Francois and I caught up on each others' exploits in a creole of English and French (I'm not fluent, but I can converse on a remedial level). We wished each other luck and I continued on with my warmup.
My warmup routine was fractured by intermittent conversations with other fellow competitors I'd not seen in a while and filled them in on my injury/surgery update. Most surprising was to see an old college teammate of mine, Tom Stepan. This was his first competition and competed in the novice class. What most surprised me was his size. Now, Tom was a cross country/3000m, 5000m and steeplechase runner in college (2003-2007) and was all of 140lbs sopping wet. He had been training at a friend of mine's Crossfit in NH for about a year and was currently a lean and solid 200lbs.
On to the events!
First up was the 200lb sand bag carry for distance. I was second in the order, which was fine because there were only 4 of us. As Christian started off, I was anxious and nervous. I knew that my knee was healed and that the strength in that leg was at about 95% as my good one, but I still had the normal jitters. I carried the sand bag 364ft for first place, less than a foot farther than second place. A sense of relief came over me as I finished...knowing that the first and one of my least favorite events was over. I refocused and got ready for the 200lb axle clean and press.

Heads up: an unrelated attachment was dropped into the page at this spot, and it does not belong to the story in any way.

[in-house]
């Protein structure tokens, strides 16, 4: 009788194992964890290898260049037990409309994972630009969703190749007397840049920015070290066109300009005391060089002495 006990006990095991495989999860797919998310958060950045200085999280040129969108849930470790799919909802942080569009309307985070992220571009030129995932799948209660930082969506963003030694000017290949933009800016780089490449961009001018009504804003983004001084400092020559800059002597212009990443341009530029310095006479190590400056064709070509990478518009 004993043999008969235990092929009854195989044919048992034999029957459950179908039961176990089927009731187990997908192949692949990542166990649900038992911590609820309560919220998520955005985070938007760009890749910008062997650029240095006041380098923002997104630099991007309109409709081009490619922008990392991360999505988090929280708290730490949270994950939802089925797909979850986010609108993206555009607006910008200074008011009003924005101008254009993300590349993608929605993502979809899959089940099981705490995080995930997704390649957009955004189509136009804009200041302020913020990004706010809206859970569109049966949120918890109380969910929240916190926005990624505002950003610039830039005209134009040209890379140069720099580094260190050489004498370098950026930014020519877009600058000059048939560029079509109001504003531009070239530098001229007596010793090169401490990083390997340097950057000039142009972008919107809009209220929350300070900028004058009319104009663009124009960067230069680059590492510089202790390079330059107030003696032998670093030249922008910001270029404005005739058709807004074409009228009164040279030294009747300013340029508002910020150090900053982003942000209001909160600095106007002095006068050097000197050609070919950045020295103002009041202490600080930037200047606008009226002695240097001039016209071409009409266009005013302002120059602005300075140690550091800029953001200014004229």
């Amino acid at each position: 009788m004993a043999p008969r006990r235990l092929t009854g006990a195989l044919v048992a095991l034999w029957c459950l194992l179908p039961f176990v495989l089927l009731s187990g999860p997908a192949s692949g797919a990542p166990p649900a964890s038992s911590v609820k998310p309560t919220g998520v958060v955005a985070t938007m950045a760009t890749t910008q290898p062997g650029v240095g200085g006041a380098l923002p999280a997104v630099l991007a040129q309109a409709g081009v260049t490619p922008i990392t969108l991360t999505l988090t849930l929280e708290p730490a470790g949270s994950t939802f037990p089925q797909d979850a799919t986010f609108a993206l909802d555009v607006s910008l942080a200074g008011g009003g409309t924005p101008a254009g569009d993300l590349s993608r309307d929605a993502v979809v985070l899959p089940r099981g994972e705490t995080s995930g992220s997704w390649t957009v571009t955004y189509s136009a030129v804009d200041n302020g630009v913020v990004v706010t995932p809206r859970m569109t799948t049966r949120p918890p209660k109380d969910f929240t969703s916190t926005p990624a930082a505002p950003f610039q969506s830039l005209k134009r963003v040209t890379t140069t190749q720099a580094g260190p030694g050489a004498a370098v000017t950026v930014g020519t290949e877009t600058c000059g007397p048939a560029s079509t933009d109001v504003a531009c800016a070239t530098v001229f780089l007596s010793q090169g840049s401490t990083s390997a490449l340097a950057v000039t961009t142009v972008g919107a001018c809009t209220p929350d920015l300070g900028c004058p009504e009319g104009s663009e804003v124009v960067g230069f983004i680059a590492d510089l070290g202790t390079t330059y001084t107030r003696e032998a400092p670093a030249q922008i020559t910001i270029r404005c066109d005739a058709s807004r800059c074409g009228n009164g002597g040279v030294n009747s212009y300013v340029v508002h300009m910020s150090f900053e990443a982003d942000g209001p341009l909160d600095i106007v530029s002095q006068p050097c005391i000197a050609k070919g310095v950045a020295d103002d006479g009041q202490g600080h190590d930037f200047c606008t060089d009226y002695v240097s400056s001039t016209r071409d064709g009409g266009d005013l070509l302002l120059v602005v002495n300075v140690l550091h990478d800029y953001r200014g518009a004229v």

I love pressing events mostly because they're a stronger event of mine. I was able to get 8 repetitions which was good for first place. I was feeling a bit more positive, but I felt some weird "twingey" stuff going on around the insertion points of my hamstrings around my knee. I wasn't too concerned and I had expected the area to maybe feel shaky at times.
Third event was a 500lb frame hold for time which I held for 28 seconds and another first place. I was pretty surprised that things were going this well.